NGINX announced the release of NGINX Controller 3.0, their control-plane solution to manage the NGINX data plane. The 3.0 release sees a full redesign of Controller moving it into an "app-centric experience" that allows for interacting with the infrastructure at the application level. This includes a full configuration API, a role based self-service portal, and a built in certificate manager.

  • Platform9 Announce Free SaaS-Managed Kubernetes Solution

    Platform9, a SaaS-managed hybrid cloud platform, has announced a free managed Kubernetes service for hybrid environments with automated Day2 operations including one-click upgrades, security patching, and monitoring. The new free tier enables users to take advantage of a SaaS management plane for Kubernetes on hybrid environments.

  • Application Manager Brings GitOps to Google Kubernetes Engine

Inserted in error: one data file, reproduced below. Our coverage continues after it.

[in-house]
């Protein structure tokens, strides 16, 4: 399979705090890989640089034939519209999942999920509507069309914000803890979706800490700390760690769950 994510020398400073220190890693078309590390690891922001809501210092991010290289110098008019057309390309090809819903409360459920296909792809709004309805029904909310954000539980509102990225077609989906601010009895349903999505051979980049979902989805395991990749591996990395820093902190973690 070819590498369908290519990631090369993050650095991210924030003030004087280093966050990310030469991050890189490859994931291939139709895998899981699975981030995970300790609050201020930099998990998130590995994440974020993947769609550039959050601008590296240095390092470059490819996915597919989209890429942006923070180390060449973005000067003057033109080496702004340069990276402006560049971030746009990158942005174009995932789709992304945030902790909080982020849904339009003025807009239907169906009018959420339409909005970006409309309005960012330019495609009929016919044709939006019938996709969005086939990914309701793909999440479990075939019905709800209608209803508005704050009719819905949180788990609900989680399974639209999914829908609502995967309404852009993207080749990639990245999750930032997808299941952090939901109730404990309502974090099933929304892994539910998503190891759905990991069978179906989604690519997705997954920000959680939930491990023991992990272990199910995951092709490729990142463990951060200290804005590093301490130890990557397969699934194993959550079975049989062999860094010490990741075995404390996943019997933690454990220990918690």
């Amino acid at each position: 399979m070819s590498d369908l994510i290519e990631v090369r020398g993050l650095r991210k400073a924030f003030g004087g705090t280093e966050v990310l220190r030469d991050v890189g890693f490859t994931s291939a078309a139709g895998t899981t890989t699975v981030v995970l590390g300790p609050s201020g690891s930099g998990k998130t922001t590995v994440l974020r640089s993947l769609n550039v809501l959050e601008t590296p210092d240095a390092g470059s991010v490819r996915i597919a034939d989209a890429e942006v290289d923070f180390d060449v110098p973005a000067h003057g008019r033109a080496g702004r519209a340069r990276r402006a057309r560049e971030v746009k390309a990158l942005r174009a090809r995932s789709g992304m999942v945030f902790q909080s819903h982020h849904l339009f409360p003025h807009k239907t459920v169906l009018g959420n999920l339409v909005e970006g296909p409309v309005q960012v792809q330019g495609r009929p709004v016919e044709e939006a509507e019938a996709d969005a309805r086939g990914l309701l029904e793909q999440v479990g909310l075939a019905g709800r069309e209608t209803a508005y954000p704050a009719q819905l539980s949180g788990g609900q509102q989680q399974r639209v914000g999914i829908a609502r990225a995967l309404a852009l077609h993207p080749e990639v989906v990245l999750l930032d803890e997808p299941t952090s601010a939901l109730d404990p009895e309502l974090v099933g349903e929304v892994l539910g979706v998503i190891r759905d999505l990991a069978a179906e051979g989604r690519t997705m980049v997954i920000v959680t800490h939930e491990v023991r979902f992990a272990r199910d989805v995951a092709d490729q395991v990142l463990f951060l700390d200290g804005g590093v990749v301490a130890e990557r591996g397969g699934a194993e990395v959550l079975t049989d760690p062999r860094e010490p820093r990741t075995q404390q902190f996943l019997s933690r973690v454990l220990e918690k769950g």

Google has launched Kubernetes Application Manager, intending to simplify application configuration and lifecycle management. It’s an application delivery solution delivered as an add-on to Google Kubernetes Engine (GKE), which is also part of Anthos. Kubernetes is widely used for managing containerised applications, but end-to-end Kubernetes lifecycle management can be challenging.

  • How to Embrace “You Build It, You Run It” with Paul Hammant at QCon London

    Paul Hammant talked at QCon London about having developers responsible for the first line of support in production, as the saying goes, “if you build it, you run it.” Hammant recommends following this practice only if there are proper support levels and escalation policies defined. As a result, companies could reduce the chances of burnout or staff quitting.

  • DevOps beyond Development and Operations with Patrick Debois at QCon London

    Patrick Debois talked at QCon London about thinking of DevOps beyond development and operation silos. DevOps is inherently complex, and there are other risks, challenges, and bottlenecks outside the software delivery pipeline where collaboration is vital, for instance, when collaborating with other groups like suppliers, HR, marketing, sales, finance, or legal.